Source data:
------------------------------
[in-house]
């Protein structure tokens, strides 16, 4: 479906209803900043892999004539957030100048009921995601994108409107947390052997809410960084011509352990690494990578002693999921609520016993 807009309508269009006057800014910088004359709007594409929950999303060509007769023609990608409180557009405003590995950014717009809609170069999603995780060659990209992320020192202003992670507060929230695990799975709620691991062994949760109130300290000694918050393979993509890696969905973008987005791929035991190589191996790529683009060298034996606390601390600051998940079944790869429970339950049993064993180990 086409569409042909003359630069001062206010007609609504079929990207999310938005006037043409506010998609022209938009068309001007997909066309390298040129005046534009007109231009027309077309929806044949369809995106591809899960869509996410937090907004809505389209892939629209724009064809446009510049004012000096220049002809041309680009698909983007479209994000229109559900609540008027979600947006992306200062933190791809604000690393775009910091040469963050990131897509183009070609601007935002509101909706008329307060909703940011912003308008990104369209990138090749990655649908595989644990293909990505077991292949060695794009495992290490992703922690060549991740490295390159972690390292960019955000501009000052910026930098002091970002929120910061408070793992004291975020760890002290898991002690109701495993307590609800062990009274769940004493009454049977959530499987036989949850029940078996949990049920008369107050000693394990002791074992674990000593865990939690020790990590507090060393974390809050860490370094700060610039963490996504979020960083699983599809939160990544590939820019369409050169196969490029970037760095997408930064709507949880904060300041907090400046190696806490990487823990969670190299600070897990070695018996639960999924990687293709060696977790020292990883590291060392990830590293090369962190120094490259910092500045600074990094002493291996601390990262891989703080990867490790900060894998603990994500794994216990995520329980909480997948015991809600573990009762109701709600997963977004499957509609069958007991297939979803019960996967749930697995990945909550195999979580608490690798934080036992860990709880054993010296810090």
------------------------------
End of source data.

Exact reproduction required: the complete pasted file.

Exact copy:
[in-house]
């Protein structure tokens, strides 16, 4: 479906209803900043892999004539957030100048009921995601994108409107947390052997809410960084011509352990690494990578002693999921609520016993 807009309508269009006057800014910088004359709007594409929950999303060509007769023609990608409180557009405003590995950014717009809609170069999603995780060659990209992320020192202003992670507060929230695990799975709620691991062994949760109130300290000694918050393979993509890696969905973008987005791929035991190589191996790529683009060298034996606390601390600051998940079944790869429970339950049993064993180990 086409569409042909003359630069001062206010007609609504079929990207999310938005006037043409506010998609022209938009068309001007997909066309390298040129005046534009007109231009027309077309929806044949369809995106591809899960869509996410937090907004809505389209892939629209724009064809446009510049004012000096220049002809041309680009698909983007479209994000229109559900609540008027979600947006992306200062933190791809604000690393775009910091040469963050990131897509183009070609601007935002509101909706008329307060909703940011912003308008990104369209990138090749990655649908595989644990293909990505077991292949060695794009495992290490992703922690060549991740490295390159972690390292960019955000501009000052910026930098002091970002929120910061408070793992004291975020760890002290898991002690109701495993307590609800062990009274769940004493009454049977959530499987036989949850029940078996949990049920008369107050000693394990002791074992674990000593865990939690020790990590507090060393974390809050860490370094700060610039963490996504979020960083699983599809939160990544590939820019369409050169196969490029970037760095997408930064709507949880904060300041907090400046190696806490990487823990969670190299600070897990070695018996639960999924990687293709060696977790020292990883590291060392990830590293090369962190120094490259910092500045600074990094002493291996601390990262891989703080990867490790900060894998603990994500794994216990995520329980909480997948015991809600573990009762109701709600997963977004499957509609069958007991297939979803019960996967749930697995990945909550195999979580608490690798934080036992860990709880054993010296810090």